Source: bizjournals.com Health Care:Biotechnology headlines - October 12, 2021 Category: Biotechnology Authors: Laura Newpoff Source Type: news

U.S. Task Force Reconsiders Daily Low-Dose Aspirin Use for Preventing Heart Attacks in Adults Over 60
Older adults without heart disease shouldn’t take daily low-dose aspirin to prevent a first heart attack or stroke, an influential health guidelines group said in preliminary updated advice released Tuesday. Bleeding risks for adults in their 60s and up who haven’t had a heart attack or stroke outweigh any potential benefits from aspirin, the U.S. Preventive Services Task Force said in its draft guidance. For the first time, the panel said there may be a small benefit for adults in their 40s who have no bleeding risks. For those in their 50s, the panel softened advice and said evidence of benefit is less clear....
Source: TIME: Health - October 12, 2021 Category: Consumer Health News Authors: Lindsey Taylor/AP Tags: Uncategorized healthscienceclimate Research wire Source Type: news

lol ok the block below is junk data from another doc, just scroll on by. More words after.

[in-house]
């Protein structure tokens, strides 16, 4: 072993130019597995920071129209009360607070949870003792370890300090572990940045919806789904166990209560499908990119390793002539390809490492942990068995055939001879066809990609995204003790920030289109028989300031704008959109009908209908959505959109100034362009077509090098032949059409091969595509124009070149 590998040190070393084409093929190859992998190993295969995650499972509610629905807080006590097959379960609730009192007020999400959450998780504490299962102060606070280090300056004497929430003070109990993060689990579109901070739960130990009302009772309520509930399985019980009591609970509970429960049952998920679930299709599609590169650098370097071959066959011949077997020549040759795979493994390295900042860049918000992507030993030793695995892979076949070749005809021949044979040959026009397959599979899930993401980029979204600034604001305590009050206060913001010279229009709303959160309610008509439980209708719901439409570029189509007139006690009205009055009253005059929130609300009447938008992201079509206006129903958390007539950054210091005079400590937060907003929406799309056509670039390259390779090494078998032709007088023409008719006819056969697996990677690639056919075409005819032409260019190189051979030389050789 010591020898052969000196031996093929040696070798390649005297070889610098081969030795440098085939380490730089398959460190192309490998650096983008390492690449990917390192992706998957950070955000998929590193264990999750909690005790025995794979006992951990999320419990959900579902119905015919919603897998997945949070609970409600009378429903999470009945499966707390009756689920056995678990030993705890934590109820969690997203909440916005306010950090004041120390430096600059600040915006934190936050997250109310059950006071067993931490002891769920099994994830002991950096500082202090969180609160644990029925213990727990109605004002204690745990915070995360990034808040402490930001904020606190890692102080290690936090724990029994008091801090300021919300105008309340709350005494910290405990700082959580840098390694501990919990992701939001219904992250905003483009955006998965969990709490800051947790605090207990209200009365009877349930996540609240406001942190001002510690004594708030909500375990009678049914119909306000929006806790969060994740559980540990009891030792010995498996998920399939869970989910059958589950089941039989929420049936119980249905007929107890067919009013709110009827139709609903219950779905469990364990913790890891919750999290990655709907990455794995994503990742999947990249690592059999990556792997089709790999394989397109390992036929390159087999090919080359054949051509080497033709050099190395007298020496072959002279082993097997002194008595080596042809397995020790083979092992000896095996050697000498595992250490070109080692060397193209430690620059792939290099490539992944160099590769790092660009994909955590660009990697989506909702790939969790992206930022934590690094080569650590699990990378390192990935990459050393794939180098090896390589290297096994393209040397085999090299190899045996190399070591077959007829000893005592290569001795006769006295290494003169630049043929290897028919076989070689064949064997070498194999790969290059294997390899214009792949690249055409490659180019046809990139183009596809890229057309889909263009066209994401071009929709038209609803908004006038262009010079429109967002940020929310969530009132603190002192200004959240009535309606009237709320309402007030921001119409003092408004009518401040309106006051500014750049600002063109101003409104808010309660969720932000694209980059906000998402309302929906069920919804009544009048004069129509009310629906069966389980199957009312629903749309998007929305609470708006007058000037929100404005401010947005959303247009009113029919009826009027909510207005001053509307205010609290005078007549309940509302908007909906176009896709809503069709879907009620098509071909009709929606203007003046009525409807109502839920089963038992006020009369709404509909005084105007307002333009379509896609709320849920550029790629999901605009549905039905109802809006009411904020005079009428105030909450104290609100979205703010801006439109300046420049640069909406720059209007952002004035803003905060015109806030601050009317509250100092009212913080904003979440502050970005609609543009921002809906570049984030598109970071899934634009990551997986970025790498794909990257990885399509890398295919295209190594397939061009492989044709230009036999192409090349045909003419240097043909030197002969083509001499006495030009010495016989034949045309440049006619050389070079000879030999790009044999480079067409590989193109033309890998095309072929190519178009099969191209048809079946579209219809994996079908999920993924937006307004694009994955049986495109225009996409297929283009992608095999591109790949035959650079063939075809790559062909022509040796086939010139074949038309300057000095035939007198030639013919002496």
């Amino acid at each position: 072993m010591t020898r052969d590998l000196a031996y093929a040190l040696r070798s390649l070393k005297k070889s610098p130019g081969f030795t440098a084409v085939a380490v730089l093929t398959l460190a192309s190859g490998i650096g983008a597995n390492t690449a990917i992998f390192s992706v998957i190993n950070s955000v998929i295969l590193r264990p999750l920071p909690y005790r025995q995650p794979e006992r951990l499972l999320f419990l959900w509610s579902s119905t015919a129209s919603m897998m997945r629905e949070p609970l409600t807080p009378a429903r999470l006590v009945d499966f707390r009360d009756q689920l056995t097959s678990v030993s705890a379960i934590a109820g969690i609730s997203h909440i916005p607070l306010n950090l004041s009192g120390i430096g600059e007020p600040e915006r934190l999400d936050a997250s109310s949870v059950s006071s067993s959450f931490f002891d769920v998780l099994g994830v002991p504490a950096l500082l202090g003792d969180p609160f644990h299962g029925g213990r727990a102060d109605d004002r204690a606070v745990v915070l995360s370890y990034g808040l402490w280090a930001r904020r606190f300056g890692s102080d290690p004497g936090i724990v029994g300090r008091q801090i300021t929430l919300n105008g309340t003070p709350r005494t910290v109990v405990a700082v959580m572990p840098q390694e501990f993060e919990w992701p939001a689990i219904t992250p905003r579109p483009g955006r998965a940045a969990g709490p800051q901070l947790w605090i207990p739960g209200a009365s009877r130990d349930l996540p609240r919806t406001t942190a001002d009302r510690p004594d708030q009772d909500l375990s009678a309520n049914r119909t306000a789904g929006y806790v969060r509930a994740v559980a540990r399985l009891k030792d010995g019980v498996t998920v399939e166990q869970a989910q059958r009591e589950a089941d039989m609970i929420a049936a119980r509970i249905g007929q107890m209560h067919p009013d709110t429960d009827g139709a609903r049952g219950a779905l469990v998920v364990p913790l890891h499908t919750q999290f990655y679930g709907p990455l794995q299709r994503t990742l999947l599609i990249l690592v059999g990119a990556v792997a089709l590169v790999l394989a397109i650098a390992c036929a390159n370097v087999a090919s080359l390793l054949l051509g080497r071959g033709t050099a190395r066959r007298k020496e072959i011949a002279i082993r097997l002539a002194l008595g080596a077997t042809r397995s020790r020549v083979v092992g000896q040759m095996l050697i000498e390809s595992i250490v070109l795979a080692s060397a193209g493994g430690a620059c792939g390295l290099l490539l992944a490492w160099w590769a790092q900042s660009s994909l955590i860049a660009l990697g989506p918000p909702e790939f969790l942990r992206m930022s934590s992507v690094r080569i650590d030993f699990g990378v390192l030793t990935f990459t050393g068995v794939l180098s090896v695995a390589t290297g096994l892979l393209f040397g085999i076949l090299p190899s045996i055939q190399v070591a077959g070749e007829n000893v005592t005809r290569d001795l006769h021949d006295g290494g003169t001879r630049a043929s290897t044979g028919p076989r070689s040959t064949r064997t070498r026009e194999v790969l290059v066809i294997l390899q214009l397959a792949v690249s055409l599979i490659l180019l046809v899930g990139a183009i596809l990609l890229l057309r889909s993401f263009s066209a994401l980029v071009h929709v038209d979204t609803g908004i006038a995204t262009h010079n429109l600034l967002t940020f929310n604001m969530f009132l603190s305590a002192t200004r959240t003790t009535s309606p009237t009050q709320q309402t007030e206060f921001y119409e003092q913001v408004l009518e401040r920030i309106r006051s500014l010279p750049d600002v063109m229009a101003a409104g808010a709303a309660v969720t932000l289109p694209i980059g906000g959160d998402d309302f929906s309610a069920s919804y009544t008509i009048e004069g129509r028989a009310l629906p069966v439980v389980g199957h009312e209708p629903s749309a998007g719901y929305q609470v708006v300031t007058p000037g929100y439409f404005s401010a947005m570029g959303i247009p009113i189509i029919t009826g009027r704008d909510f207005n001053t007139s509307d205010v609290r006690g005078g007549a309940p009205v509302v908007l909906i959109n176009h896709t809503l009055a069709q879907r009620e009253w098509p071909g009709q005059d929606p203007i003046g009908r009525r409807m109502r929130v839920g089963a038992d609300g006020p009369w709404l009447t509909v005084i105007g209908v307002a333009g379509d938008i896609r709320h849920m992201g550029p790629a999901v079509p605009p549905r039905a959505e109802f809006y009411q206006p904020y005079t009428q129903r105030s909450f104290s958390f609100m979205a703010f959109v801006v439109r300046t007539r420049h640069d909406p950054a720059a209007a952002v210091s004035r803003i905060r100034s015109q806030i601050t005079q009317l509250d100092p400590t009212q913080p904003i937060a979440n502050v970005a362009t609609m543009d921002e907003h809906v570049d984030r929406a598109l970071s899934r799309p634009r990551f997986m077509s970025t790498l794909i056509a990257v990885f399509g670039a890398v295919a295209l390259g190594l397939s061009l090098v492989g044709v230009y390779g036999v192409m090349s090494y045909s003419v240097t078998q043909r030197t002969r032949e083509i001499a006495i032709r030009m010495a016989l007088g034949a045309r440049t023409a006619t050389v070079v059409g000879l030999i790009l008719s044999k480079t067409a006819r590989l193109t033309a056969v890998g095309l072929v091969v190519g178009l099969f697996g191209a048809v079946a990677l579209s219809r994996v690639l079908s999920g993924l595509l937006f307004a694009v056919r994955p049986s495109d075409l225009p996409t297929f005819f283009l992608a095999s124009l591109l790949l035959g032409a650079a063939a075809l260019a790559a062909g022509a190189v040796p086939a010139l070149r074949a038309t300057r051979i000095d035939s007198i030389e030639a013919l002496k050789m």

How to live longer: The best milk to reduce high cholesterol and heart disease risk
DO YOU want to add more years onto your life? It could be as simple as deciding what milk you choose to buy at the supermarket. According to the British Heart Foundation one type could reduce cholesterol levels. (Source: Daily Express - Health)
Source: Daily Express - Health - October 12, 2021 Category: Consumer Health News Source Type: news

Stroke: The warning sign when you brush your teeth of the life-threatening condition
A STROKE can end your life - fact. The brain attack hardly comes out of nowhere though, as it is usually preceded by suffering from heart disease. However, there can be an even earlier indicator. (Source: Daily Express - Health)
Source: Daily Express - Health - October 12, 2021 Category: Consumer Health News Source Type: news